Dogged Theology

It is Little Dog’s second birthday today.

At the moment she looks like a rather fluffy Dalmation, but in a couple of months she will be back looking like a Rastafarian Old English Sheepdog with “cords” more typical of the breed.

The Spanish Water Dog is a ” primitive breed ” which, though comparatively new to Kennel Club registration, is depicted in paintings over a thousand years ago, and thought by some to be the origins of both the Spaniel and a Poodle families. If you cross those dogs in various forms you end up with an approximation of what was known in Spain as the ” Turkish dog”, Spaniel ears and Poodle coat ,though more rustic. They probably originate in the Middle East and made their way to the Iberian peninsular via the North African coast. They are cousins to the Portuguese Water Dog made famous by President Obama’s dog, Bo.

Little Dog has been the Inspiration for more than one sermon.

She has a name, but is commonly referred to as “Little Dog” as a reminder of the Syrophonecian woman who used such creatures to model the supplicant nature of all those of us, scarcely daring to hope that we to might share in the feast, but asking for inclusion anyway. She teaches us that persistent petitioning has its reward and thus encourages us to pray in similar hope and expectation.

When preaching before Christmas on the meeting of the Virgin Mary and her cousin Elizabeth, Brother Ivo’s sermon centered on that part of the story where Elizabeth reports St John the Baptist “leaping in the womb” at the approaching Messiah.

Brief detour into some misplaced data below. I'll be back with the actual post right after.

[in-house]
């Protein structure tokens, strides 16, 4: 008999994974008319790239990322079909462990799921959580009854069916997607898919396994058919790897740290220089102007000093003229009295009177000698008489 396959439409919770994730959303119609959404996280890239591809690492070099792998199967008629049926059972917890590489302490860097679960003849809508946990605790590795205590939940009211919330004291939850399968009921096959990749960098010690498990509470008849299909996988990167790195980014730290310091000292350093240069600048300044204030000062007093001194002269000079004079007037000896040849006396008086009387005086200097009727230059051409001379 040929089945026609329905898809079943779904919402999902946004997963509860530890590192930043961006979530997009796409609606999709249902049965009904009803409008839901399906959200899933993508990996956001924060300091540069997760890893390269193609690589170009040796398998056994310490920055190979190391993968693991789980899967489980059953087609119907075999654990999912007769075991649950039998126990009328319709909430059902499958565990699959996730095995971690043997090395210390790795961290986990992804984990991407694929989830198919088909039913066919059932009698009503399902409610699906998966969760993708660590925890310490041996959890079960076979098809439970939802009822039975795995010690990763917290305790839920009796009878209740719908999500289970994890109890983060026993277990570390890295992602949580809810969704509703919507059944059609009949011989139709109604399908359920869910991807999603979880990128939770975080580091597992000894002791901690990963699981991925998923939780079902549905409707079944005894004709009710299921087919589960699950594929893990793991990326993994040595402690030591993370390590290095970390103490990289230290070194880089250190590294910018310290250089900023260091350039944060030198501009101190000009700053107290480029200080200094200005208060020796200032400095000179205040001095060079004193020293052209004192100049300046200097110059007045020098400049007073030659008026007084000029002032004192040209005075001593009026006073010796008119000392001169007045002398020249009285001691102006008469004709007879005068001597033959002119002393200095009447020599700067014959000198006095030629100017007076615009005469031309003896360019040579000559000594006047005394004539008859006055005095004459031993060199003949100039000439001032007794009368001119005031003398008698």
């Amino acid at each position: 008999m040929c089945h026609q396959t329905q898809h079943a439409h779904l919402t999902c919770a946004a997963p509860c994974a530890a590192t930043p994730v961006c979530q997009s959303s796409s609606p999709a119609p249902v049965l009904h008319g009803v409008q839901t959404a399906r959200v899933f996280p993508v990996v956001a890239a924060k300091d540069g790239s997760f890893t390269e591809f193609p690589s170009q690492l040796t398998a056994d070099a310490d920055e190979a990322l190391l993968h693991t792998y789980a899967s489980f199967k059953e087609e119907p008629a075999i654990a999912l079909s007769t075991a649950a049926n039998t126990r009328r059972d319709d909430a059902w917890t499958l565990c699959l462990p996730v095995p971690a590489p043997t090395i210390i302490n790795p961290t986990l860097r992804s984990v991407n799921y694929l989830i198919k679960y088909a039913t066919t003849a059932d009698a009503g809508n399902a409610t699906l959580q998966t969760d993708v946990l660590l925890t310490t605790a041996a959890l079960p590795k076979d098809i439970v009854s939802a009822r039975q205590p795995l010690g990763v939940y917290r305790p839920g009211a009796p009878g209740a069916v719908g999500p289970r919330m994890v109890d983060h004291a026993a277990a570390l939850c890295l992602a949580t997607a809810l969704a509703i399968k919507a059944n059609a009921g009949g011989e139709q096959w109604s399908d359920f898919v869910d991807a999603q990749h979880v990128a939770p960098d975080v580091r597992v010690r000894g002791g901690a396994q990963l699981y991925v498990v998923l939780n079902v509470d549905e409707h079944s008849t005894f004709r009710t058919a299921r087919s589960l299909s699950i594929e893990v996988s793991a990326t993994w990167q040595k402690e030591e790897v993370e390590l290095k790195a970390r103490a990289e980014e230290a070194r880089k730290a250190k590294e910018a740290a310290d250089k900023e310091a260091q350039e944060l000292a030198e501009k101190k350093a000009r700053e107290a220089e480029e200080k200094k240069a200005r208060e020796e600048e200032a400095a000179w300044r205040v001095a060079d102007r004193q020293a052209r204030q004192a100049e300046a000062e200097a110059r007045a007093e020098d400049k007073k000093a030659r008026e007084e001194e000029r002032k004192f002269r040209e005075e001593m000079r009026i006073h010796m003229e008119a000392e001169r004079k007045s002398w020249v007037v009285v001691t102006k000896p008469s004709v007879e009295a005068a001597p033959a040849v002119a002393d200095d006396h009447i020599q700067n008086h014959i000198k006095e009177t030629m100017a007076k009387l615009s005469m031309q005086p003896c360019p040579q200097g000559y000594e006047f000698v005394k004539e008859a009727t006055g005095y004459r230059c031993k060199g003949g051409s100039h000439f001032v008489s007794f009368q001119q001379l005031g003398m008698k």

The ancient Jews had a custom of never speaking the name of Jehovah or Yahweh: there are two words that cannot be spoken in Little Dog’s presence. They are spelt out w-a-l-k and b-a-l-l.

Imprudent use of the words launches Little Dog into paroxysm of enthusiasm, characterised by joyful leaping!

Do we contemplate the coming of the Messiah with anything like such a response? We ought to and are put to shame by our canine friends in their expressions of delight.

She is not always active.

If one is tired, ill, or despondent, one finds oneself accompanied by quiet reassuring companionship, wordless but nonetheless valued. Dogs seem to have a talent for empathy from which we all may learn. Simple presence is sometimes enough for the downcast, but often we withhold even that.

Finally there is the trusting faithfulness.

Leave Little Dog alone and on return she will be found by the front door patiently waiting her master to return. It may be hours; when Brother Ivo’s grandfather died, his dog would go to the end of street to sit patiently as he had done lunchtime and evening throughout their lives together.